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Dismissal is a delicate situation that can be overwhelming for any worker.

When facing a dismissal and the associated legal and extrajudicial procedures, it is crucial to have the support and guidance of a law firm specializing in labor law.

From the firm, we can provide legal guidance, representation, and defense in case the dismissal is considered unfair or discriminatory.

In a recent ruling, the Superior Court of Justice of La Rioja, STSJ LR 398/2023 – ECLI:ES:TSJLR:2023:398, upheld the termination of the contract of a maintenance employee of a meat company for committing a very serious labor offense, as determined by the Social Court 3 of Logroño. In other words, it confirmed the validity of the company’s decision to dismiss the employee.

The decision states that on July 19, 2022, the employee received a letter informing him of his disciplinary dismissal for violating the contractual good faith and abusing trust when he was discovered inside the company’s premises outside of working hours, accompanied by an unauthorized person, attempting to take materials without prior authorization.

The employee’s defense argued in the appeal that his behavior was not severe enough to justify dismissal.

However, the Court points out that each case is individually analyzed in practice to determine the appropriate penalty, taking into account the worker’s previous employment relationship and the absence of prior sanctionable reasons.

Therefore, the Court supports the decision of the trial judge, considering that the employee abused his access to the company’s premises by attempting to take valuable materials without prior authorization, constituting a violation of contractual good faith and an abuse of trust justifying his dismissal.

The ruling is interesting for its jurisprudential review of the gradualist theory:

The Supreme Court’s jurisprudence regarding the gradualist theory of dismissal requires maintaining a proper proportionality between the penalty and the sanctioned conduct. It must adhere to the seriousness of the offense and the personal and professional circumstances of the perpetrator, given the subjective nature that characterizes it. This is in accordance with fundamental principles of justice, which demand a perfect proportionality between the act and its penalty, seeking the true legal reality that arises from their conjunction. This is reminiscent of recent Supreme Court judgments of November 13, 2000, or May 24, 2005, emphasizing that the infractions stipulated in Article 54.2 of the Workers’ Statute to justify dismissal must reach sufficient levels of culpability and gravity, requiring individualized analysis of each conduct, considering the circumstances that shape the act, as well as those of its author, as only from this perspective can the proportionality of the penalty be appreciated.

Reference is made to the statements in Supreme Court judgments of July 17, October 31, and November 17, 1988, January 30, 1989, February 28 and April 6, 1990, May 16, 1991, and November 10, 1998, recalling how “disciplinary dismissal requires full proof of an action or omission by the worker that is serious, culpable, and classified by labor regulations; requirements for whose assessment all subjective and objective aspects must be considered in a particularized manner, taking into account the background and contemporaneous circumstances that define the employment relationship as a continuous relationship over time; therefore, identical facts can be treated differently depending on the concurrent subjective and objective circumstances.”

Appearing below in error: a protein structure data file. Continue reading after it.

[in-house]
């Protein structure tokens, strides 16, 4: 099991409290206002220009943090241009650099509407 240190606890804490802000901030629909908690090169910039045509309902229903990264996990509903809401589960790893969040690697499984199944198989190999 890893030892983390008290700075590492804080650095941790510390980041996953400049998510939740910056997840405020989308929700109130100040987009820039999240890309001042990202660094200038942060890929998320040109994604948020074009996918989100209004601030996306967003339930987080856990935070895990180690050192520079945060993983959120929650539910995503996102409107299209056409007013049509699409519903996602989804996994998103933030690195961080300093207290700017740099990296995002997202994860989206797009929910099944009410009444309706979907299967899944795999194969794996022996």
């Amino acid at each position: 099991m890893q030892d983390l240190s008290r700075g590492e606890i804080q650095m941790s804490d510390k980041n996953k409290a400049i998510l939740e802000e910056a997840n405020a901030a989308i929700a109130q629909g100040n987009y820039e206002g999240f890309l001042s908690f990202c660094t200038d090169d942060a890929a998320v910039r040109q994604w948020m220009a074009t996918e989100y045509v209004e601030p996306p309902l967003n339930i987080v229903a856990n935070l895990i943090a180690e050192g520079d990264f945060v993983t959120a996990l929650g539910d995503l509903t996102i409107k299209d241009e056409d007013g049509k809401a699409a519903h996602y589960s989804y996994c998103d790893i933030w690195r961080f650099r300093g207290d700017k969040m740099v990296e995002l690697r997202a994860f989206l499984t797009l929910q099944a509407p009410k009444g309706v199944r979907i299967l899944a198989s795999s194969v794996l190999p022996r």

Having been declared in numerous judgments that “the adjudication of dismissal must be approached gradually, seeking the necessary proportion between the offense and the penalty, and applying an individualizing criterion that assesses the peculiarities of each specific case.”

The use of the gradualist criterion must, however, be harmonized with the employer’s authority to impose the penalty deemed appropriate within the limits established by the regulatory framework of offenses and penalties (former STS of October 11, 1993; among others). Thus, the proportionality judgment cannot be applied in the same way in cases where the penalty type allows (by its own content) greater freedom in the graduation of the specified conduct than in those where a number of “unjustified” absences reach the minimum threshold stipulated in collective bargaining.

In practice, each specific case tends to be individualized to apply the solution considered most suitable, meaning a certain modulation of the employer’s sanctioning capacity in cases where the underlying facts of the penalty intersect with a prolonged employment relationship where there has been no previous reason for sanction or warning to the worker.

Therefore, and in accordance with the aforementioned, taking into account that dismissal, being the most significant and serious among possible penalties, must be reserved for cases of serious and culpable breach of the employment contract in terms of a significant violation of a duty of conduct.